Dental implants are the best alternative to natural teeth. A dental implant is a replacement for the lost root of a tooth. Once the root of the tooth is replaced with an implant, then a new crown can be made over the implant to provide a new life-like tooth (see illustration). Dental implants can be used to replace single teeth, multiple teeth, and to secure loose dentures. Dental implants have been used successfully for more than 30 years. The development stage of dental implantology ended more than two decades ago, and research studies have clearly established the safety and effectiveness of dental implants.
Dental implants are the most predictable, long-term solution for the replacement of missing teeth. Dental implants have been used for over 30 years and can provide patients with a lifetime of permanent teeth. Consider this, when a tooth is lost, the root that supports the tooth is also lost. This root was the foundation that supported the crown of the tooth. If this root is not replaced, a process of bone resorption starts to occur immediately. This is because once the root of the tooth is lost, the bone in the area no longer has any stimulation. Because of this the bone starts to atrophy (disappear). This process is unavoidable unless the root of the tooth is replaced. The only method for replacing a lost root is with a dental implant. Once a dental implant is placed in the area of the lost tooth, the bone is given new stimulation and will stop resorbing.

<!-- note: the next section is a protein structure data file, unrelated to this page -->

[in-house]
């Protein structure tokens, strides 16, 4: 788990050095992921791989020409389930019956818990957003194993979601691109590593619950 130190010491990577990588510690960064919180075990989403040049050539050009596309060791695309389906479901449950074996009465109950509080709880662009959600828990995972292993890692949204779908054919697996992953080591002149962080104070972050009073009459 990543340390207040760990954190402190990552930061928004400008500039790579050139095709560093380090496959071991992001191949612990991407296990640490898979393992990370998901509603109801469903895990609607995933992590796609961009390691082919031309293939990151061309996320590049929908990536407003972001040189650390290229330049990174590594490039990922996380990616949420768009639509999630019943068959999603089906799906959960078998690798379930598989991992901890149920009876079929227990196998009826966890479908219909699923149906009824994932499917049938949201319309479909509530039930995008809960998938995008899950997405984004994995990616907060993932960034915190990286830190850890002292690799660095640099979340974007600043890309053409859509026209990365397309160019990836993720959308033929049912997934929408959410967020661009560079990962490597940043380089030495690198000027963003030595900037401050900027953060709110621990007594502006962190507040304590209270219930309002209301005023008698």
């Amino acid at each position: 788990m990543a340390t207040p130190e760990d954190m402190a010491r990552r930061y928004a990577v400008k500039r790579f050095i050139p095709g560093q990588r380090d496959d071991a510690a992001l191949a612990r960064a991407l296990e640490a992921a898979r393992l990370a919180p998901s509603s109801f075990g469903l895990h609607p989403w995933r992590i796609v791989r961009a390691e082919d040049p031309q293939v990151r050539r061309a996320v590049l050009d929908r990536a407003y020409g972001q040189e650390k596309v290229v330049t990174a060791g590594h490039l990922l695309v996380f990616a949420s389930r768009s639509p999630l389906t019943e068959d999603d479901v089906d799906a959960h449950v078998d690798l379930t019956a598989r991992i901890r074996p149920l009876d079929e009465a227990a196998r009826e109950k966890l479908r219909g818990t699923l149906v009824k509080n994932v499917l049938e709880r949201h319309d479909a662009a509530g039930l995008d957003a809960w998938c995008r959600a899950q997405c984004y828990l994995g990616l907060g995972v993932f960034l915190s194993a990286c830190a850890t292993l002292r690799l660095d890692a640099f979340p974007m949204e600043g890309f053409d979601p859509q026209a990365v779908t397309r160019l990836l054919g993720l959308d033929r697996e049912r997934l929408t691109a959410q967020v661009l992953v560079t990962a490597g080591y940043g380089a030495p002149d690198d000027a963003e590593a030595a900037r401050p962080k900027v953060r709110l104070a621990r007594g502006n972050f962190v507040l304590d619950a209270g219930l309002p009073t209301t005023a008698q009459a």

Another benefit of dental implants is that a dental implant can restore chewing efficiency to 100%. In a situation where a tooth is lost and the adjacent teeth are shaved down for a conventional bridge, the teeth that have been shaved down now have to take more forces because the false tooth has no supporting root. Over time, this can cause stress to the abutment teeth. In a study done on the average longevity of 3-tooth bridges, it was found that 1 out of 4 bridges was lost after 15 years. The failure rate increases with 4-tooth bridges. Now the problem becomes what happens when the bridge is lost. Usually, what occurs is the loss of one or both of the abutment teeth. This can lead to extensive dental work in the future.
When this same situation is treated with a dental implant, these problems can be completely avoided. When an implant is used to replace a missing tooth, the adjacent teeth can be left untouched. Also, because a new support is placed in the bone, the adjacent teeth do not have to do more work, and therefore, the longevity of those teeth is increased. Also, implants will never decay; therefore, there is no chance of losing the implant to tooth decay.
Our clinic provides high-level dental services, offers comprehensive solutions for the treatment of any dental disease. Our clinic provides high-level dental services, offers comprehensive solutions for the treatment of any dental disease.
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3703 New York Avenue,
Union City, NJ 07087